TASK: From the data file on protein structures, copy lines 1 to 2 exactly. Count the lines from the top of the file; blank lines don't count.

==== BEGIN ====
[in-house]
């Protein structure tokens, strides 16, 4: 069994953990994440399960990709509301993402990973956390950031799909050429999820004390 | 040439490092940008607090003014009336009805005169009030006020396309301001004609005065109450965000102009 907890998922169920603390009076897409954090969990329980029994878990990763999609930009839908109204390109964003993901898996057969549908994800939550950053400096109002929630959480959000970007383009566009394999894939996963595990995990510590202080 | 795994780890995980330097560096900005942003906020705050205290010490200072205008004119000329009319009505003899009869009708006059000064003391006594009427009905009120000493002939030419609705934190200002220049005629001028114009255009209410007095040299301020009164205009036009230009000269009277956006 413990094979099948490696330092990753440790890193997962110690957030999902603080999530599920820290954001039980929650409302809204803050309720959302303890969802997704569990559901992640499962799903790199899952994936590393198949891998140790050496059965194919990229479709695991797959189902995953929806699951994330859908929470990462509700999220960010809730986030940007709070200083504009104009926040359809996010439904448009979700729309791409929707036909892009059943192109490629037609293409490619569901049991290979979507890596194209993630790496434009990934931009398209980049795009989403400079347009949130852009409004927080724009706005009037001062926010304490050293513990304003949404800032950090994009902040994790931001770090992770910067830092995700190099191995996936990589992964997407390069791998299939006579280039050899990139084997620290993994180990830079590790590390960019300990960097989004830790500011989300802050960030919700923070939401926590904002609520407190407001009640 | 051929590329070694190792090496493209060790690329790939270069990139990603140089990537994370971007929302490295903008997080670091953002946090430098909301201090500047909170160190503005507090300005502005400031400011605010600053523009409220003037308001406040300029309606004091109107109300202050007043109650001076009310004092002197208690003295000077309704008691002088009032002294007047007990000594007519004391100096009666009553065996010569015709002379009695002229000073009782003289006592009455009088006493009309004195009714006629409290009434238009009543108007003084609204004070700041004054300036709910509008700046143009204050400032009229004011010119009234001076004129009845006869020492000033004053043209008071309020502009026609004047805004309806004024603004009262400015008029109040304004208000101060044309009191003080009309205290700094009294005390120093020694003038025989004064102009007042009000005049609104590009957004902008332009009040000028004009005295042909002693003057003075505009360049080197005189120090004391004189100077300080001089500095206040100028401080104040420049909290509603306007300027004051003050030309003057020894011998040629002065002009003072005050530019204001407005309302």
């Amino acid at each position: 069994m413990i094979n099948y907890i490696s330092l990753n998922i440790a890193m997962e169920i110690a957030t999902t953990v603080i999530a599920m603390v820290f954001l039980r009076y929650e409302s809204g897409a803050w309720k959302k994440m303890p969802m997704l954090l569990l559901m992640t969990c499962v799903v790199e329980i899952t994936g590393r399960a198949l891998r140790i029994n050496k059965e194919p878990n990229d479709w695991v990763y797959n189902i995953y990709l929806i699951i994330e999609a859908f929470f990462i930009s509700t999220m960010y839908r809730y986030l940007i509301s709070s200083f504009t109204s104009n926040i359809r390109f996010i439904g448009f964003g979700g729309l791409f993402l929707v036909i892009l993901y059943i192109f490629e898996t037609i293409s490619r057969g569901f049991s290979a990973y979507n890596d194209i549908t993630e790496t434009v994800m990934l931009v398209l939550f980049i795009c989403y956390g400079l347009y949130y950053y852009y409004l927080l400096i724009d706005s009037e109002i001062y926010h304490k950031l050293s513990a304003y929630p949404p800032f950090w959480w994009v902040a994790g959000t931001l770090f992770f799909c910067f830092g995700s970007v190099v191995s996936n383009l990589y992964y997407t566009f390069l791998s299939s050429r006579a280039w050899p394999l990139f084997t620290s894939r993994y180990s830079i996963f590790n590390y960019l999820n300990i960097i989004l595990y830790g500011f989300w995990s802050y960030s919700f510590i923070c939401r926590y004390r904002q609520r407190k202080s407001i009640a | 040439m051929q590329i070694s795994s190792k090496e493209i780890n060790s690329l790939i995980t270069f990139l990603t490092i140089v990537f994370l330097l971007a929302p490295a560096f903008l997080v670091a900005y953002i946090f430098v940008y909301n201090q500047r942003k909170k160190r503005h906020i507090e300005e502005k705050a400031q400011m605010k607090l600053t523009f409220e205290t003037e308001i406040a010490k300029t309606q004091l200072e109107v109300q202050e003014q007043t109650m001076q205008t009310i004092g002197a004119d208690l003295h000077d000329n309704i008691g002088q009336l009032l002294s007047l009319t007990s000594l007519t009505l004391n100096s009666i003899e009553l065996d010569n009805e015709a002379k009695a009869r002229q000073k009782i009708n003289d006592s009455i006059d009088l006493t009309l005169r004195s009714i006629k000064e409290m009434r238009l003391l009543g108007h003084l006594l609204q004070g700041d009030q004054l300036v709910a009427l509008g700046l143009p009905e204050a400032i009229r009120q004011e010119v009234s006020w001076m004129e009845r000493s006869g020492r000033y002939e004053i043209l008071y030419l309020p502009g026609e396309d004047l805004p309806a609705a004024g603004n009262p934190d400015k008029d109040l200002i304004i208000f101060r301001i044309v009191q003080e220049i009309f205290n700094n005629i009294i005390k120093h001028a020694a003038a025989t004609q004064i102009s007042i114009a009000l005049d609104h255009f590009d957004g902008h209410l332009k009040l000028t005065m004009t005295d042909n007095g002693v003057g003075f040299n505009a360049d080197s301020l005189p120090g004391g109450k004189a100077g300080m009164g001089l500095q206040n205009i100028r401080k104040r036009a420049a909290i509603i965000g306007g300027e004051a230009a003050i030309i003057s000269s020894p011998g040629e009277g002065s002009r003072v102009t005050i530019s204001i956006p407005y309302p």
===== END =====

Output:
[in-house]
């Protein structure tokens, strides 16, 4: 069994953990994440399960990709509301993402990973956390950031799909050429999820004390 | 040439490092940008607090003014009336009805005169009030006020396309301001004609005065109450965000102009 907890998922169920603390009076897409954090969990329980029994878990990763999609930009839908109204390109964003993901898996057969549908994800939550950053400096109002929630959480959000970007383009566009394999894939996963595990995990510590202080 | 795994780890995980330097560096900005942003906020705050205290010490200072205008004119000329009319009505003899009869009708006059000064003391006594009427009905009120000493002939030419609705934190200002220049005629001028114009255009209410007095040299301020009164205009036009230009000269009277956006 413990094979099948490696330092990753440790890193997962110690957030999902603080999530599920820290954001039980929650409302809204803050309720959302303890969802997704569990559901992640499962799903790199899952994936590393198949891998140790050496059965194919990229479709695991797959189902995953929806699951994330859908929470990462509700999220960010809730986030940007709070200083504009104009926040359809996010439904448009979700729309791409929707036909892009059943192109490629037609293409490619569901049991290979979507890596194209993630790496434009990934931009398209980049795009989403400079347009949130852009409004927080724009706005009037001062926010304490050293513990304003949404800032950090994009902040994790931001770090992770910067830092995700190099191995996936990589992964997407390069791998299939006579280039050899990139084997620290993994180990830079590790590390960019300990960097989004830790500011989300802050960030919700923070939401926590904002609520407190407001009640 | 051929590329070694190792090496493209060790690329790939270069990139990603140089990537994370971007929302490295903008997080670091953002946090430098909301201090500047909170160190503005507090300005502005400031400011605010600053523009409220003037308001406040300029309606004091109107109300202050007043109650001076009310004092002197208690003295000077309704008691002088009032002294007047007990000594007519004391100096009666009553065996010569015709002379009695002229000073009782003289006592009455009088006493009309004195009714006629409290009434238009009543108007003084609204004070700041004054300036709910509008700046143009204050400032009229004011010119009234001076004129009845006869020492000033004053043209008071309020502009026609004047805004309806004024603004009262400015008029109040304004208000101060044309009191003080009309205290700094009294005390120093020694003038025989004064102009007042009000005049609104590009957004902008332009009040000028004009005295042909002693003057003075505009360049080197005189120090004391004189100077300080001089500095206040100028401080104040420049909290509603306007300027004051003050030309003057020894011998040629002065002009003072005050530019204001407005309302």